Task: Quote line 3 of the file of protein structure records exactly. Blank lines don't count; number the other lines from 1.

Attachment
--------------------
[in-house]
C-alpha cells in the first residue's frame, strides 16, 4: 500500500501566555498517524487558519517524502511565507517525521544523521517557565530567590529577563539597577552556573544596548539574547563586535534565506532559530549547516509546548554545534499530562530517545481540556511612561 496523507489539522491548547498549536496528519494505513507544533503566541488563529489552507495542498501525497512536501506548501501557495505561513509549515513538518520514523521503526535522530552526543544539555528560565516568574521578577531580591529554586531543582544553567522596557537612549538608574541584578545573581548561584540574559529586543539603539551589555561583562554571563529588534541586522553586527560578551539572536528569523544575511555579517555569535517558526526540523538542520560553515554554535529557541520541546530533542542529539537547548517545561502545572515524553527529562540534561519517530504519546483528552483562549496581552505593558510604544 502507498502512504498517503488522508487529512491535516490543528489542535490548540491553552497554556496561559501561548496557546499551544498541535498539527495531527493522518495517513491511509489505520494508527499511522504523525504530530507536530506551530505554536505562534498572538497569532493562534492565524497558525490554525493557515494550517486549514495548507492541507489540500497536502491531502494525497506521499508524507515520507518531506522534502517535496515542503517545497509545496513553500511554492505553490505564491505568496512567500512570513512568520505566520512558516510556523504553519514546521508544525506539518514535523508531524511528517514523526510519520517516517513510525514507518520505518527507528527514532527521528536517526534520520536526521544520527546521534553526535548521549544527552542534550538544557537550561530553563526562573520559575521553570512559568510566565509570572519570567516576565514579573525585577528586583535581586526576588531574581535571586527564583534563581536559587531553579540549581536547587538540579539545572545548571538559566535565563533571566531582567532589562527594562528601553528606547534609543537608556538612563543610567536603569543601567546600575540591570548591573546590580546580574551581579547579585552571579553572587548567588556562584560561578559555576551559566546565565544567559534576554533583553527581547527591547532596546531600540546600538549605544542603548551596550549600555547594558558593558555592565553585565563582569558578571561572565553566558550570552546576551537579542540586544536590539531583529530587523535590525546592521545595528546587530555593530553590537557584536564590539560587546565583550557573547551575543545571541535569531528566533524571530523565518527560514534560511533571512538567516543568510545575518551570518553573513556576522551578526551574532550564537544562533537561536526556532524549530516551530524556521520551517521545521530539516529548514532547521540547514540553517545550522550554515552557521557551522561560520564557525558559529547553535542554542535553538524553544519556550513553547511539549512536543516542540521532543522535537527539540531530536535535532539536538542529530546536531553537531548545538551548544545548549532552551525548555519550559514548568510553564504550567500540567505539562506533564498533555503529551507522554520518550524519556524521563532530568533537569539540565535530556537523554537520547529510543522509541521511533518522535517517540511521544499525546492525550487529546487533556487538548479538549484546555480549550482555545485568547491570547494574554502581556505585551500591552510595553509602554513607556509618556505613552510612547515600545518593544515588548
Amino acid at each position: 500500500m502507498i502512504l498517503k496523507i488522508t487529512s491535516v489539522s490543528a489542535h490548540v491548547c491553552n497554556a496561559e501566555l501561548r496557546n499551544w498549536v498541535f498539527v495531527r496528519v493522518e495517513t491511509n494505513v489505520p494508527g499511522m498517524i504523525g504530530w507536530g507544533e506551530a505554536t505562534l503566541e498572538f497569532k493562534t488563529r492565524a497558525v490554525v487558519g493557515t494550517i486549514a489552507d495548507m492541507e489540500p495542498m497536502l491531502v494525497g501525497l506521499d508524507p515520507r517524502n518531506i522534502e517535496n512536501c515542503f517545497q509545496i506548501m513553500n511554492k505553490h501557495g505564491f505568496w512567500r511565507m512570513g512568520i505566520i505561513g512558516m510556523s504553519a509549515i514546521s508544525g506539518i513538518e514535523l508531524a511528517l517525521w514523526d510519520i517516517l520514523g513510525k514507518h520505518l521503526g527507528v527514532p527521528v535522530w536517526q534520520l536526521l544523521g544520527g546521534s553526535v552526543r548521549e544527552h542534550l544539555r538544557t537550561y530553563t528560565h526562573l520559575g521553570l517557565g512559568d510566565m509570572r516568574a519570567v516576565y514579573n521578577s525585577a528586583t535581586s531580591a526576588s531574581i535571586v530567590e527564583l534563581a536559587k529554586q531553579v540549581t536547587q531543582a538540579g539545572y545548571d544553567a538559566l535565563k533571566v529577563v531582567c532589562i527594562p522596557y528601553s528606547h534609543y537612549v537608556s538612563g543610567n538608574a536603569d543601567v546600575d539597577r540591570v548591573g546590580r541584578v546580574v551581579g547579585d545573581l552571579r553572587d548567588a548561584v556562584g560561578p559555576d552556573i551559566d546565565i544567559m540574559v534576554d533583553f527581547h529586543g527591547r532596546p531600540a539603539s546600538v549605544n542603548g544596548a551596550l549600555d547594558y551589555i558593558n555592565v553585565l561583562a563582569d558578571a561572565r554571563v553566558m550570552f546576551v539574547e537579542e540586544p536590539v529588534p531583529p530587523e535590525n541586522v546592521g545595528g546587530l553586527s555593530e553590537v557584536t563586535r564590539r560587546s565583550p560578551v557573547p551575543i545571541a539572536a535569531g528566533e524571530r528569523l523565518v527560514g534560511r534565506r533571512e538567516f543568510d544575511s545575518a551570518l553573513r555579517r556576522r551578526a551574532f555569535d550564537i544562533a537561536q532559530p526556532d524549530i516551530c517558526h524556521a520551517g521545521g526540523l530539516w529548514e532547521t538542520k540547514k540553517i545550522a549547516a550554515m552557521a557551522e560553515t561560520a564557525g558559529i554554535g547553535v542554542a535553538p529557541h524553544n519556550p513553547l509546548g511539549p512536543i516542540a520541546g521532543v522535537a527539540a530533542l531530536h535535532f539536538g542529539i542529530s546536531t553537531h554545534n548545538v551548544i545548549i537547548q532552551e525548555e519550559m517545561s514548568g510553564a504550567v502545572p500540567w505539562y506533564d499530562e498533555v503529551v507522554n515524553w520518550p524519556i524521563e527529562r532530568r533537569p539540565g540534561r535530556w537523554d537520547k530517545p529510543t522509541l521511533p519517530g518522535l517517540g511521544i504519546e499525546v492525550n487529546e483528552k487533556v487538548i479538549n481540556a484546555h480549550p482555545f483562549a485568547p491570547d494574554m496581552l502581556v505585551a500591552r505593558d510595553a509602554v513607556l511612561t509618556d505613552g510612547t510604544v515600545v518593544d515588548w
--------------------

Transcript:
Amino acid at each position: 500500500m502507498i502512504l498517503k496523507i488522508t487529512s491535516v489539522s490543528a489542535h490548540v491548547c491553552n497554556a496561559e501566555l501561548r496557546n499551544w498549536v498541535f498539527v495531527r496528519v493522518e495517513t491511509n494505513v489505520p494508527g499511522m498517524i504523525g504530530w507536530g507544533e506551530a505554536t505562534l503566541e498572538f497569532k493562534t488563529r492565524a497558525v490554525v487558519g493557515t494550517i486549514a489552507d495548507m492541507e489540500p495542498m497536502l491531502v494525497g501525497l506521499d508524507p515520507r517524502n518531506i522534502e517535496n512536501c515542503f517545497q509545496i506548501m513553500n511554492k505553490h501557495g505564491f505568496w512567500r511565507m512570513g512568520i505566520i505561513g512558516m510556523s504553519a509549515i514546521s508544525g506539518i513538518e514535523l508531524a511528517l517525521w514523526d510519520i517516517l520514523g513510525k514507518h520505518l521503526g527507528v527514532p527521528v535522530w536517526q534520520l536526521l544523521g544520527g546521534s553526535v552526543r548521549e544527552h542534550l544539555r538544557t537550561y530553563t528560565h526562573l520559575g521553570l517557565g512559568d510566565m509570572r516568574a519570567v516576565y514579573n521578577s525585577a528586583t535581586s531580591a526576588s531574581i535571586v530567590e527564583l534563581a536559587k529554586q531553579v540549581t536547587q531543582a538540579g539545572y545548571d544553567a538559566l535565563k533571566v529577563v531582567c532589562i527594562p522596557y528601553s528606547h534609543y537612549v537608556s538612563g543610567n538608574a536603569d543601567v546600575d539597577r540591570v548591573g546590580r541584578v546580574v551581579g547579585d545573581l552571579r553572587d548567588a548561584v556562584g560561578p559555576d552556573i551559566d546565565i544567559m540574559v534576554d533583553f527581547h529586543g527591547r532596546p531600540a539603539s546600538v549605544n542603548g544596548a551596550l549600555d547594558y551589555i558593558n555592565v553585565l561583562a563582569d558578571a561572565r554571563v553566558m550570552f546576551v539574547e537579542e540586544p536590539v529588534p531583529p530587523e535590525n541586522v546592521g545595528g546587530l553586527s555593530e553590537v557584536t563586535r564590539r560587546s565583550p560578551v557573547p551575543i545571541a539572536a535569531g528566533e524571530r528569523l523565518v527560514g534560511r534565506r533571512e538567516f543568510d544575511s545575518a551570518l553573513r555579517r556576522r551578526a551574532f555569535d550564537i544562533a537561536q532559530p526556532d524549530i516551530c517558526h524556521a520551517g521545521g526540523l530539516w529548514e532547521t538542520k540547514k540553517i545550522a549547516a550554515m552557521a557551522e560553515t561560520a564557525g558559529i554554535g547553535v542554542a535553538p529557541h524553544n519556550p513553547l509546548g511539549p512536543i516542540a520541546g521532543v522535537a527539540a530533542l531530536h535535532f539536538g542529539i542529530s546536531t553537531h554545534n548545538v551548544i545548549i537547548q532552551e525548555e519550559m517545561s514548568g510553564a504550567v502545572p500540567w505539562y506533564d499530562e498533555v503529551v507522554n515524553w520518550p524519556i524521563e527529562r532530568r533537569p539540565g540534561r535530556w537523554d537520547k530517545p529510543t522509541l521511533p519517530g518522535l517517540g511521544i504519546e499525546v492525550n487529546e483528552k487533556v487538548i479538549n481540556a484546555h480549550p482555545f483562549a485568547p491570547d494574554m496581552l502581556v505585551a500591552r505593558d510595553a509602554v513607556l511612561t509618556d505613552g510612547t510604544v515600545v518593544d515588548w